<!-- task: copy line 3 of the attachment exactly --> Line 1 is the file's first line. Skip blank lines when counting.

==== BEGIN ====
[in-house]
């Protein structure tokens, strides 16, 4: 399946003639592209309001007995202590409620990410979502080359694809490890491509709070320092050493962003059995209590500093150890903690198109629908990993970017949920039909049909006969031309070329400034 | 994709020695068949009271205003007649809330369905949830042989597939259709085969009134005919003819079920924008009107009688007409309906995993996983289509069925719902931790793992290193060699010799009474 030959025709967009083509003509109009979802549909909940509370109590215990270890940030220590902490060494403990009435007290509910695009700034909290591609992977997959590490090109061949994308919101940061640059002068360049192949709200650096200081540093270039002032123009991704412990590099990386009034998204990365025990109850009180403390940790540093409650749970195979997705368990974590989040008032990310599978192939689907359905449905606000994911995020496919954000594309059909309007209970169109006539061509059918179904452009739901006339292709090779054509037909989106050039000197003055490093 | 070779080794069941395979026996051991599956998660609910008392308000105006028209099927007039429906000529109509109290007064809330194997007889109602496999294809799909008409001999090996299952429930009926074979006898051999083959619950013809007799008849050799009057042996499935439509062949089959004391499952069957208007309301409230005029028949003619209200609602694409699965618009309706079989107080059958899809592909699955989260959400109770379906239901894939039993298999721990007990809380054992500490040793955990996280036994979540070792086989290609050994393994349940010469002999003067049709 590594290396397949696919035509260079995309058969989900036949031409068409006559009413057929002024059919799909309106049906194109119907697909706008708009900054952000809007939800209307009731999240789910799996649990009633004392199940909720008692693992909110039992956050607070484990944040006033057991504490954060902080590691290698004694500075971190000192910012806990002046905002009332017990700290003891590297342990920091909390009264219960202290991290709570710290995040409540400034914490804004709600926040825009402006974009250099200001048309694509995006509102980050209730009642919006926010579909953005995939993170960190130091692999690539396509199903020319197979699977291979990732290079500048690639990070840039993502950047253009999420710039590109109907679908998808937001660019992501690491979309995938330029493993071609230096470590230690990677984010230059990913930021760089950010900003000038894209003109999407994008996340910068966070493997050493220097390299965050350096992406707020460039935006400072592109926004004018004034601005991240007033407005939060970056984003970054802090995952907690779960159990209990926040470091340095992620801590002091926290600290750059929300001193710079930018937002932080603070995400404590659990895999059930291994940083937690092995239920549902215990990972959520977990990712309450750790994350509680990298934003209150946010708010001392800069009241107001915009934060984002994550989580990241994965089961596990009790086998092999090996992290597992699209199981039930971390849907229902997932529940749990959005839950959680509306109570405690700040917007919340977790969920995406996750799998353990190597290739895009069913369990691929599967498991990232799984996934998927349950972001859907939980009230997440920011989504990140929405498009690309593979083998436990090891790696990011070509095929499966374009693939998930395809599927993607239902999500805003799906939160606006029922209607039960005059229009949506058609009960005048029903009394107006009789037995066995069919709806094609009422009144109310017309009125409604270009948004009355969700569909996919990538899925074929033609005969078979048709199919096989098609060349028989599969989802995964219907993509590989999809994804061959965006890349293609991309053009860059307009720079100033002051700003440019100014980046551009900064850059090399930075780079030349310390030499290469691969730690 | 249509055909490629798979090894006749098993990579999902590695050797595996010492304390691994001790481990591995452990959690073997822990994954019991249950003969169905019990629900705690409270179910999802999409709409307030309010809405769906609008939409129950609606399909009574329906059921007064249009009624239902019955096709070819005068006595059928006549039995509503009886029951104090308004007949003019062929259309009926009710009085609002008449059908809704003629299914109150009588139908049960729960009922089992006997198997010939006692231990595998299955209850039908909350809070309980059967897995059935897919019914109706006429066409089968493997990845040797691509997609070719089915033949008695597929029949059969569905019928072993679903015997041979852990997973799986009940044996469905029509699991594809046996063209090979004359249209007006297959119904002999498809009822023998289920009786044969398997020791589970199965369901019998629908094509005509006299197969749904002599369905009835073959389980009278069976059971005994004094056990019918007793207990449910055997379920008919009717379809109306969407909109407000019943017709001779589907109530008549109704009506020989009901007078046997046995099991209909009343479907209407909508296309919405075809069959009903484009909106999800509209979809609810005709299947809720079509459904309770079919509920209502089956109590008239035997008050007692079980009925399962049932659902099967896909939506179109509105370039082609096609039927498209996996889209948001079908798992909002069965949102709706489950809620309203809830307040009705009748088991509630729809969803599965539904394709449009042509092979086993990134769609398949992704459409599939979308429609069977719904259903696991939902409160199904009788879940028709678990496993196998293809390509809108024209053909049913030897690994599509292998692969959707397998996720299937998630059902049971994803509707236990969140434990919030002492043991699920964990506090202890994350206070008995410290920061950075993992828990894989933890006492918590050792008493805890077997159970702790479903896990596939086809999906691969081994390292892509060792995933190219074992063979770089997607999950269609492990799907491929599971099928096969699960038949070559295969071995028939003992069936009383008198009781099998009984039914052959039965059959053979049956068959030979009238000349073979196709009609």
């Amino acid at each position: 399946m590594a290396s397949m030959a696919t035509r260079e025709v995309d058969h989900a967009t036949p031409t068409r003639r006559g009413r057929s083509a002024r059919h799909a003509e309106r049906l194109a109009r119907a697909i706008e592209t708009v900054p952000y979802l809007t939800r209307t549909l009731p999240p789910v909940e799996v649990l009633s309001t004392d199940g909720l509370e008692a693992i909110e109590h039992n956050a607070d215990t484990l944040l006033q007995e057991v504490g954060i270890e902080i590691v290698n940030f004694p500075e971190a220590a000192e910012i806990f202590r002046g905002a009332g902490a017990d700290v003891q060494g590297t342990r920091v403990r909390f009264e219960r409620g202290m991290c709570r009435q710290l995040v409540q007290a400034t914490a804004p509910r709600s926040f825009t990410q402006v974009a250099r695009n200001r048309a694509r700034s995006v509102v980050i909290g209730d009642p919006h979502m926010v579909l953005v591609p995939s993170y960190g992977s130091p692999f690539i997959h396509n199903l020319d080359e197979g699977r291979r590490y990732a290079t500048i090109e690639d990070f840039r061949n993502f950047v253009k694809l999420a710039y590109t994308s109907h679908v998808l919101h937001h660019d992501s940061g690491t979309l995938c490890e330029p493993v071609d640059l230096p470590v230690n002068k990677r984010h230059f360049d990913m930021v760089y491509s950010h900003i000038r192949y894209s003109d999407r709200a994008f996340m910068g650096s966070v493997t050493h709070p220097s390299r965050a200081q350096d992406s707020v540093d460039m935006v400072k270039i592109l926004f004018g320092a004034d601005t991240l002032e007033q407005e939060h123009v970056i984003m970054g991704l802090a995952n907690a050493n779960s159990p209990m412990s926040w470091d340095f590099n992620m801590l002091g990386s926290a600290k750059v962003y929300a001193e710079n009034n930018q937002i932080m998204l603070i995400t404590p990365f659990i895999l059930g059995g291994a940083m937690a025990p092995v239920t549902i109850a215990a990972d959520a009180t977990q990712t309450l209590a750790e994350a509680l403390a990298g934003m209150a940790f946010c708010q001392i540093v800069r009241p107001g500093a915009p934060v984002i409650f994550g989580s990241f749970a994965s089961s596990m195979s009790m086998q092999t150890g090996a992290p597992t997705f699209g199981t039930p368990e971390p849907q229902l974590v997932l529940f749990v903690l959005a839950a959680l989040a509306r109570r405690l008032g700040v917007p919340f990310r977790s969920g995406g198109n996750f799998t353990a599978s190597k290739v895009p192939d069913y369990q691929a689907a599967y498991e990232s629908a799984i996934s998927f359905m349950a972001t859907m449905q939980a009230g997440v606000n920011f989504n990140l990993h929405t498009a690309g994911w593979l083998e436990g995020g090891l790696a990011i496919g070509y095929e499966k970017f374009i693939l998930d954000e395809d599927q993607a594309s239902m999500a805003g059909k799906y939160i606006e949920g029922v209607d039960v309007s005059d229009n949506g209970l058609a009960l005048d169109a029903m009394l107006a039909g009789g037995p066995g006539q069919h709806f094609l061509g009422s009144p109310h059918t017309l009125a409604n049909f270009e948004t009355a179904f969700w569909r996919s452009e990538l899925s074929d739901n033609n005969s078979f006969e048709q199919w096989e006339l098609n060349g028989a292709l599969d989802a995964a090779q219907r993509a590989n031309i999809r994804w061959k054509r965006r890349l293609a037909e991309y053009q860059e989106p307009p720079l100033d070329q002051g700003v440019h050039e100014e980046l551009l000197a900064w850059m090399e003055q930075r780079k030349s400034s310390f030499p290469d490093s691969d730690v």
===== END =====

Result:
């Amino acid at each position: 399946m590594a290396s397949m030959a696919t035509r260079e025709v995309d058969h989900a967009t036949p031409t068409r003639r006559g009413r057929s083509a002024r059919h799909a003509e309106r049906l194109a109009r119907a697909i706008e592209t708009v900054p952000y979802l809007t939800r209307t549909l009731p999240p789910v909940e799996v649990l009633s309001t004392d199940g909720l509370e008692a693992i909110e109590h039992n956050a607070d215990t484990l944040l006033q007995e057991v504490g954060i270890e902080i590691v290698n940030f004694p500075e971190a220590a000192e910012i806990f202590r002046g905002a009332g902490a017990d700290v003891q060494g590297t342990r920091v403990r909390f009264e219960r409620g202290m991290c709570r009435q710290l995040v409540q007290a400034t914490a804004p509910r709600s926040f825009t990410q402006v974009a250099r695009n200001r048309a694509r700034s995006v509102v980050i909290g209730d009642p919006h979502m926010v579909l953005v591609p995939s993170y960190g992977s130091p692999f690539i997959h396509n199903l020319d080359e197979g699977r291979r590490y990732a290079t500048i090109e690639d990070f840039r061949n993502f950047v253009k694809l999420a710039y590109t994308s109907h679908v998808l919101h937001h660019d992501s940061g690491t979309l995938c490890e330029p493993v071609d640059l230096p470590v230690n002068k990677r984010h230059f360049d990913m930021v760089y491509s950010h900003i000038r192949y894209s003109d999407r709200a994008f996340m910068g650096s966070v493997t050493h709070p220097s390299r965050a200081q350096d992406s707020v540093d460039m935006v400072k270039i592109l926004f004018g320092a004034d601005t991240l002032e007033q407005e939060h123009v970056i984003m970054g991704l802090a995952n907690a050493n779960s159990p209990m412990s926040w470091d340095f590099n992620m801590l002091g990386s926290a600290k750059v962003y929300a001193e710079n009034n930018q937002i932080m998204l603070i995400t404590p990365f659990i895999l059930g059995g291994a940083m937690a025990p092995v239920t549902i109850a215990a990972d959520a009180t977990q990712t309450l209590a750790e994350a509680l403390a990298g934003m209150a940790f946010c708010q001392i540093v800069r009241p107001g500093a915009p934060v984002i409650f994550g989580s990241f749970a994965s089961s596990m195979s009790m086998q092999t150890g090996a992290p597992t997705f699209g199981t039930p368990e971390p849907q229902l974590v997932l529940f749990v903690l959005a839950a959680l989040a509306r109570r405690l008032g700040v917007p919340f990310r977790s969920g995406g198109n996750f799998t353990a599978s190597k290739v895009p192939d069913y369990q691929a689907a599967y498991e990232s629908a799984i996934s998927f359905m349950a972001t859907m449905q939980a009230g997440v606000n920011f989504n990140l990993h929405t498009a690309g994911w593979l083998e436990g995020g090891l790696a990011i496919g070509y095929e499966k970017f374009i693939l998930d954000e395809d599927q993607a594309s239902m999500a805003g059909k799906y939160i606006e949920g029922v209607d039960v309007s005059d229009n949506g209970l058609a009960l005048d169109a029903m009394l107006a039909g009789g037995p066995g006539q069919h709806f094609l061509g009422s009144p109310h059918t017309l009125a409604n049909f270009e948004t009355a179904f969700w569909r996919s452009e990538l899925s074929d739901n033609n005969s078979f006969e048709q199919w096989e006339l098609n060349g028989a292709l599969d989802a995964a090779q219907r993509a590989n031309i999809r994804w061959k054509r965006r890349l293609a037909e991309y053009q860059e989106p307009p720079l100033d070329q002051g700003v440019h050039e100014e980046l551009l000197a900064w850059m090399e003055q930075r780079k030349s400034s310390f030499p290469d490093s691969d730690v």